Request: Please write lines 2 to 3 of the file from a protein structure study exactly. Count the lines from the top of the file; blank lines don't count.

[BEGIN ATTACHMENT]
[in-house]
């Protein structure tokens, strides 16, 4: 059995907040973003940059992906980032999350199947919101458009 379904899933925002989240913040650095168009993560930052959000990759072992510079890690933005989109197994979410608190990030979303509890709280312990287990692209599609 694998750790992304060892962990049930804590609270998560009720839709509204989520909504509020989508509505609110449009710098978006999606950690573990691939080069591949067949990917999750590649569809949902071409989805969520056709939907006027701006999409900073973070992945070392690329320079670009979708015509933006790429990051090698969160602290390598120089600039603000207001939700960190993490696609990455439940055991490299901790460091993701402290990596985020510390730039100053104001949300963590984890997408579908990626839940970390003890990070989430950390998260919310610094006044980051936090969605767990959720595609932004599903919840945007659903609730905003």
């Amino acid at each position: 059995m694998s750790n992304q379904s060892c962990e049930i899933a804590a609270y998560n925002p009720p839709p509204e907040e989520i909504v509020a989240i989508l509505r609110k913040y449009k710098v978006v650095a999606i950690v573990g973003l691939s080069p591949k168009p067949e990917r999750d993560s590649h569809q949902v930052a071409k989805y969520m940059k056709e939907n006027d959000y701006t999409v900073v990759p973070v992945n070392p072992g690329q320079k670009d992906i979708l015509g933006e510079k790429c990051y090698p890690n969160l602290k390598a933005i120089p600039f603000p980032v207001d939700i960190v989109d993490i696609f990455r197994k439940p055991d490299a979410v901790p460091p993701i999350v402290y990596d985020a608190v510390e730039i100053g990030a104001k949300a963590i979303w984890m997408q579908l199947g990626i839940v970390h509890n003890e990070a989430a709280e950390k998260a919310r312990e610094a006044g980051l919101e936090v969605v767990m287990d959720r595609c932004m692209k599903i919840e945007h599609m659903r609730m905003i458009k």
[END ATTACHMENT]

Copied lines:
């Protein structure tokens, strides 16, 4: 059995907040973003940059992906980032999350199947919101458009 379904899933925002989240913040650095168009993560930052959000990759072992510079890690933005989109197994979410608190990030979303509890709280312990287990692209599609 694998750790992304060892962990049930804590609270998560009720839709509204989520909504509020989508509505609110449009710098978006999606950690573990691939080069591949067949990917999750590649569809949902071409989805969520056709939907006027701006999409900073973070992945070392690329320079670009979708015509933006790429990051090698969160602290390598120089600039603000207001939700960190993490696609990455439940055991490299901790460091993701402290990596985020510390730039100053104001949300963590984890997408579908990626839940970390003890990070989430950390998260919310610094006044980051936090969605767990959720595609932004599903919840945007659903609730905003």
């Amino acid at each position: 059995m694998s750790n992304q379904s060892c962990e049930i899933a804590a609270y998560n925002p009720p839709p509204e907040e989520i909504v509020a989240i989508l509505r609110k913040y449009k710098v978006v650095a999606i950690v573990g973003l691939s080069p591949k168009p067949e990917r999750d993560s590649h569809q949902v930052a071409k989805y969520m940059k056709e939907n006027d959000y701006t999409v900073v990759p973070v992945n070392p072992g690329q320079k670009d992906i979708l015509g933006e510079k790429c990051y090698p890690n969160l602290k390598a933005i120089p600039f603000p980032v207001d939700i960190v989109d993490i696609f990455r197994k439940p055991d490299a979410v901790p460091p993701i999350v402290y990596d985020a608190v510390e730039i100053g990030a104001k949300a963590i979303w984890m997408q579908l199947g990626i839940v970390h509890n003890e990070a989430a709280e950390k998260a919310r312990e610094a006044g980051l919101e936090v969605v767990m287990d959720r595609c932004m692209k599903i919840e945007h599609m659903r609730m905003i458009k």